by Robin Kemp

An organizer for the Black Lives Matter march planned for today (Sunday, June 7) in Morrow says the destination has changed to Morrow City Hall.

Organizer Lanique Spriggs-Green, 20, who lives in Morrow and is a pre-med student on the dean’s list at Oglethorpe University, said the change is “because the shaded area near the Vets Memorial at City Hall provides a more spacious platform for speeches.” The other person planning the march is Alicia Jones, 19, of Conley, who is a criminal justice student at Clayton State University.

Black Lives Matter march organizers Lanique Spriggs-Green (left) and Alicia Jones (right). Spriggs-Green is a premed on the dean’s list at Oglethorpe University and Jones studies criminal justice at Clayton State University.

Originally, the march was set to end at Southlake Discount Mall on Tara Boulevard, where organizers had informed local small business owners of the event by handing out flyers.

Spriggs-Green said the march will start at the parking lot in front of the Southlake Mall food court at 2 p.m., turn left onto Jonesboro Road, and end at Morrow City Hall. “Southlake is just the designated gathering spot because of its massive parking lot, nothing more.”

Spriggs-Green says she and Jones are not associated with either faction of the Black Lives Matter movement in Atlanta, which split a few years ago. She said she wanted to take action in Morrow, where she has lived for eight years.

“I haven’t been hearing of any protests locally, so honestly, I got tired of waiting around for someone to make a move first,” she said. “Instead, I chose to invite the public to march with us.”

Community activist Timothy Kenney said no one from the march had reached out to local political groups to inform them of the march or to talk about forming a coalition.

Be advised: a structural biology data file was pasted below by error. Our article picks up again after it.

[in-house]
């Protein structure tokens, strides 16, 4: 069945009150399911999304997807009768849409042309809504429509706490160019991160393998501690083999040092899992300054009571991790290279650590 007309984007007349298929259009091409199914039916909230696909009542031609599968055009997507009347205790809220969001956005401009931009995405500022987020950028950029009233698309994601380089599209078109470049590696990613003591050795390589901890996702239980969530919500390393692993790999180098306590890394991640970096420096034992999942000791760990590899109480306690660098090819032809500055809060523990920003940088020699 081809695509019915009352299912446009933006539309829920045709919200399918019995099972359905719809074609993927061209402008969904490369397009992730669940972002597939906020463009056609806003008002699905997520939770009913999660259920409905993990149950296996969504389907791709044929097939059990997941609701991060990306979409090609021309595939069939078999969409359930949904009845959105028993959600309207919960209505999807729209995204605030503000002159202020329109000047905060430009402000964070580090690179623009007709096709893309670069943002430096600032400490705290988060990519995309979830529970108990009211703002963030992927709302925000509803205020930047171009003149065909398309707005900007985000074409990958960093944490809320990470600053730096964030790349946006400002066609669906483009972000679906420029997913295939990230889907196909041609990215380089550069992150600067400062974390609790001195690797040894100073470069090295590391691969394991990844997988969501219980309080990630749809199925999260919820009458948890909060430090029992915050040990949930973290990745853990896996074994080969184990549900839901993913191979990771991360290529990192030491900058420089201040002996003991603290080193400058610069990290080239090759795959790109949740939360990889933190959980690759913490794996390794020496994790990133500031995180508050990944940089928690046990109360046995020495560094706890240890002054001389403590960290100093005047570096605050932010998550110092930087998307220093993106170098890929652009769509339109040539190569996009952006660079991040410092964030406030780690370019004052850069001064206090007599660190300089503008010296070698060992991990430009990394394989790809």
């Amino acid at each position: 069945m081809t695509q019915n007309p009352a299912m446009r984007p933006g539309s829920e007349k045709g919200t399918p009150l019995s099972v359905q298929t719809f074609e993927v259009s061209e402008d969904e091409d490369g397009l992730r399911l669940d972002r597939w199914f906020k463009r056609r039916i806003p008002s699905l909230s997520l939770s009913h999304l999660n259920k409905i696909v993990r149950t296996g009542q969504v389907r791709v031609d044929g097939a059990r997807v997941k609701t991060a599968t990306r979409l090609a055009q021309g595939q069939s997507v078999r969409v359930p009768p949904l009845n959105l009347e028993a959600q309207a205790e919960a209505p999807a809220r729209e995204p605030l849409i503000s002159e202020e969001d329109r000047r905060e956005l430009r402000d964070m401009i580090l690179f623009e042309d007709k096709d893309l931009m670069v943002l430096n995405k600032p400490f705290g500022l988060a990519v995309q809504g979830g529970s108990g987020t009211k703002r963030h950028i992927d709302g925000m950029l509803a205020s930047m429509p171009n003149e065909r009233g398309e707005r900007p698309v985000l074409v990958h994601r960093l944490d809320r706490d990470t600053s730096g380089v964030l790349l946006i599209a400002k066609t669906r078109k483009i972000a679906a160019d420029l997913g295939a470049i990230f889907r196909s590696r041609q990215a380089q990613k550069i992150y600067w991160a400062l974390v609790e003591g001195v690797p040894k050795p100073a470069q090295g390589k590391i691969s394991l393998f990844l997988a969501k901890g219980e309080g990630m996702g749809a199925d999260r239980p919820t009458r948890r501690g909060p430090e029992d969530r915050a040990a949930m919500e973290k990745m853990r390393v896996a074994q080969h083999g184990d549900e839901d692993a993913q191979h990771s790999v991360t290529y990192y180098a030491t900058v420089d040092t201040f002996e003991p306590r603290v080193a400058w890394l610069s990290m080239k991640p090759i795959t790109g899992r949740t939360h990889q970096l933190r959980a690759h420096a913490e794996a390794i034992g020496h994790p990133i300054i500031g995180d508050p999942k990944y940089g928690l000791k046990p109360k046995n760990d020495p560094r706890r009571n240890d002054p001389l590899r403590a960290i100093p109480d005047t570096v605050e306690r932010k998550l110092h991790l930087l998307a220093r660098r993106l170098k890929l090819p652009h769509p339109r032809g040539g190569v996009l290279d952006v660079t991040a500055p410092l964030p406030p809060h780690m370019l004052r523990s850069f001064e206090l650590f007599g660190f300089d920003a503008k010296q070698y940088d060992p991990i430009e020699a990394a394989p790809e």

“We did not think to reach out to any local organizers,” Spriggs-Green said.

“I just want people to know when they drive by that the fight isn’t only happening in the big cities, but also in your local small town,” she added. “Because the racism and police brutality does not only happen in the big cities. And I guess really just to be able to march with my community.”

Jones added, “Today’s march is about revising our system (which) wasn’t created for minorities. Every day we go into the world stereotyped and judged before someone takes the time to get to know us. But if one must judge, it should be by the content of what’s within and not the color of one’s skin. Today is about peace, equality, and justice for all.”

Spriggs-Green acknowledged that she had not heard of any specific incidents of police brutality in Morrow.

“However, the chief of Morrow (Jimmy Callaway) did tell me that he’s had to fire two officers due to use of excessive force,” she said. “He seems to take the matter of police brutality very seriously.”

Callaway said, “We are a state-certified agency. We have banned choke holds and it’s been in our policy for the last 14 years that I’ve been here. We have also always taught deconfliction and have a use of force analysis and review each use of force, and also annually review them.”

Asked what she would say to people who associate Black Lives Matter with looting and violence, Spriggs-Green said, “To the people who assume we are looters and thugs: Materialistic items can be replaced but black lives cannot.”

Spriggs-Green estimates about 50 people will show up for today’s demonstration.

Clayton County Police Chief Kevin Roberts said Saturday that officers would be working the march when it was scheduled to end on Tara Boulevard. Now that the route has changed, Callaway said, it falls within MPD’s jurisdiction.